Using the right tool for the right job is essential for accomplishing a goal in the most efficient way possible.  But in the game we play it can sometimes be difficult to determine which tool to use.  Enter Combat Submission Wrestling Coach Shane Taylor.  Recently we featured a number of his techniques on Damage Control and our interactions inspired me to look at relative positions as hands on a clock.  So for this blog post, we are going to start at 4:00 and 8:00 o’clock since they were the impetus that started me on this course.

Imagine you are green man. His head represents the small hand on the clock.

Imagine you are green man. His head represents the big hand on the clock.

This week we conclude the set that Coach Shane shares with us, dealing with the 4:00 and or 8:00 positions.  But if you look back at the various escapes we’ve shared with you at Damage Control, you will see that we have addressed almost every hour on the clock.

For instance if we consider 10:00 and 2:00 as Kesa Gatame, fellow CSW Coach Ben Jones has shared a number of escapes.

If you think of across the side position as either 3:00 or 9:00 o’clock, we’ve shared a number of escapes from that position as well. Contributing authors range from Professor Gustavo Rodrigues to Professor Mike Diaz who was the one responsible for initially inspiring Coach Shane with his arm trap sweep series from 4:00 and 8:00.

We have also covered the 6:00 o’clock position with the Badger Burrow:

This leaves us with 12:00. Which can be considered either escaping the mount or passing the guard. And to differentiate, we’ll simply call passing the guard 12:00 a.m. and escaping the mount as 12:00 pm. And again, the star of this post, Ben Jones, sharing his method of escaping the mount:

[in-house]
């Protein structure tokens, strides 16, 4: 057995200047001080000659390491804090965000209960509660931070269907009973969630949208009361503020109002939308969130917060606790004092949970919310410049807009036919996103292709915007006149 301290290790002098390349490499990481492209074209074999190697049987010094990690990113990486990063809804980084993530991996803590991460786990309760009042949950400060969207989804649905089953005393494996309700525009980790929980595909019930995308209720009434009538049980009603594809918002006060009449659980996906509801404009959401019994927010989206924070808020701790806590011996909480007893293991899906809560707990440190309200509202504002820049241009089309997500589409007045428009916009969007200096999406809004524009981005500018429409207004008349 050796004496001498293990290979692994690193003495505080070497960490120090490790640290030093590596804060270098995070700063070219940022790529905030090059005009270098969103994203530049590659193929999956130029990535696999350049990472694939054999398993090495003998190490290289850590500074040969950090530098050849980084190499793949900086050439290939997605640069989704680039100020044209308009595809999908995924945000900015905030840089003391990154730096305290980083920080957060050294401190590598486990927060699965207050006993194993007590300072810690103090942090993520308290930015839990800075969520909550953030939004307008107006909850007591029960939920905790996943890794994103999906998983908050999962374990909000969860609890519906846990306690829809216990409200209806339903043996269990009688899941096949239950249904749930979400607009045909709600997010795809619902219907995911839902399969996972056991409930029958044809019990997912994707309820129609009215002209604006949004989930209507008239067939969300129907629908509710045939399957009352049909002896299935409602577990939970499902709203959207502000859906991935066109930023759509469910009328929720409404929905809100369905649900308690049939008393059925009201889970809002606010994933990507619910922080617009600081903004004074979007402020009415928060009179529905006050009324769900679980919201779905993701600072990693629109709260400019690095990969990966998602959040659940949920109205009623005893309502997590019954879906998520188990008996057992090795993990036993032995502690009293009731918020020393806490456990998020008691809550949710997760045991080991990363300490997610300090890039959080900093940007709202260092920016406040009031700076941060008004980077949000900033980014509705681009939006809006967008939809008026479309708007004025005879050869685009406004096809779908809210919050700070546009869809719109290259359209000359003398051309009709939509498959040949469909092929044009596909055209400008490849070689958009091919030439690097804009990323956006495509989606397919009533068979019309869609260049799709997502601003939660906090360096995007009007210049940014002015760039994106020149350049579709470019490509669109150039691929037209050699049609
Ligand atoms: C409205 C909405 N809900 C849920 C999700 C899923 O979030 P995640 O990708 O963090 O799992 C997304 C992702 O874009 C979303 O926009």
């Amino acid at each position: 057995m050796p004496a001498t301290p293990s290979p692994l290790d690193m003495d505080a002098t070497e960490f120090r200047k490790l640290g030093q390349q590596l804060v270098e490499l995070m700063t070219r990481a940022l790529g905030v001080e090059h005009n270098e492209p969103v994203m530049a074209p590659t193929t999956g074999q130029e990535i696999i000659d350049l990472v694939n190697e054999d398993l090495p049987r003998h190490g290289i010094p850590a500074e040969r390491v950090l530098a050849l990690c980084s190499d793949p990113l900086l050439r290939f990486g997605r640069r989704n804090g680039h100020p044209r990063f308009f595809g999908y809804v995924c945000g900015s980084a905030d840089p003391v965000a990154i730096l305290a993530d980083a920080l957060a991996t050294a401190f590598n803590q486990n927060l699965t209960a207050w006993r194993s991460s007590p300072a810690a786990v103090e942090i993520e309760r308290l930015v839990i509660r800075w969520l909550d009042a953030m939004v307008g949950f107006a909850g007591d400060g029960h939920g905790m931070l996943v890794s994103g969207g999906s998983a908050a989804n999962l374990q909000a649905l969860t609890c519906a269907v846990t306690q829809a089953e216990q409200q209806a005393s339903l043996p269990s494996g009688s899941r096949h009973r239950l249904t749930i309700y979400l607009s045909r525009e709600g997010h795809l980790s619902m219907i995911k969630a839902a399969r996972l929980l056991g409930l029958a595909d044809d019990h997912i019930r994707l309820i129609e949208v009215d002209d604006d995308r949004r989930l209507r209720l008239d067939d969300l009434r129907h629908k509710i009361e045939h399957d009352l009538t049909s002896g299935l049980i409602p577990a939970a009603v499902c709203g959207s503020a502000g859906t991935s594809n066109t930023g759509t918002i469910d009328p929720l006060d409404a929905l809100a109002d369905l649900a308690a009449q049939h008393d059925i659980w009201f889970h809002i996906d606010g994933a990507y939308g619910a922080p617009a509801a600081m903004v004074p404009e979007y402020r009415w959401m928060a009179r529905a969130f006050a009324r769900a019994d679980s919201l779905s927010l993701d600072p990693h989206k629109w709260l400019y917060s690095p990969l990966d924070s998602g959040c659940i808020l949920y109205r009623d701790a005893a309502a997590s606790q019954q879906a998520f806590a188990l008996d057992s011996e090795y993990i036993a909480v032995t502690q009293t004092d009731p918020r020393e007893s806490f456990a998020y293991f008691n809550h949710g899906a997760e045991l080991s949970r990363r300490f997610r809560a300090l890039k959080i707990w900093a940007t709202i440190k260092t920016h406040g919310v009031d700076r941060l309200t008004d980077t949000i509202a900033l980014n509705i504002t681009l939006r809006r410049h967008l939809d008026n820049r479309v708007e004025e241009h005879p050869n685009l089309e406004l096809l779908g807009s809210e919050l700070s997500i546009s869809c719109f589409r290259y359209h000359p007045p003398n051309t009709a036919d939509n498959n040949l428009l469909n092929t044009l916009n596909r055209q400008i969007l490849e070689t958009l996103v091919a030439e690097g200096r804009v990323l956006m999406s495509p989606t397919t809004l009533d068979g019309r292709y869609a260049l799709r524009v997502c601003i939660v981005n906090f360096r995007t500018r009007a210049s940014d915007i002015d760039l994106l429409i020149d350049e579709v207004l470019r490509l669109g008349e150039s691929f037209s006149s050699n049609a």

At 12:00 am, we have Professor Sarah Carlquist and Professor Will Bernales with a few ways to pass the guard:

Now, these aren’t necessarily the same techniques we would use, or even should use. But they do give you an idea of what might be possible from these various orientations. Again, we want to use the right tool for the right job. And within these various orientations there are very specific energies and configurations of the limbs that may dictate different tools. But this is a great start. For more, you can always take a look at our own escape series in the members area.

12:00 am – Guard Passing
12:00 pm – Mount Escaping
2:00 and 10:00 – Escaping Head and Arm, Scarf Hold, Kesa Gatame
3:00 and 9:00 – Escaping Side Cross
4:00 and 8:00 – Shane Taylor Sweep Series
6:00 am – Escaping 69 Position
6:00 pm – Escaping North South Wrestlers Front Headlock Position

Finally, there is such a thing as using the right tool, for the right job, in the right position, but at the wrong time. How do you know that this is the case? Well to be quite honest, it’s when you know you’re doing the right thing but it’s not working. It’s not that the technique isn’t working, it’s that you’re using it at a time when your opponent is doing nothing but focusing 100% of his or her effort into stopping you from escaping. If you wait until they creating an opening while looking for a submission or more advantageous position, you’ll most likely slip right out. So if it doesn’t work right off the bat, just relax and wait. Stay vigilant and ready but wait until you feel things start to loosen up. They’ll have to in order to catch you. They may be able to keep you in a bad position indefinitely, but they’ll eventually have to open up a hole if they want to finish you.

So now it’s time to put all this theory and technique into practice. Time to hit the mats, make a new friend, and enjoy this wonderful art of ours!

See you next time at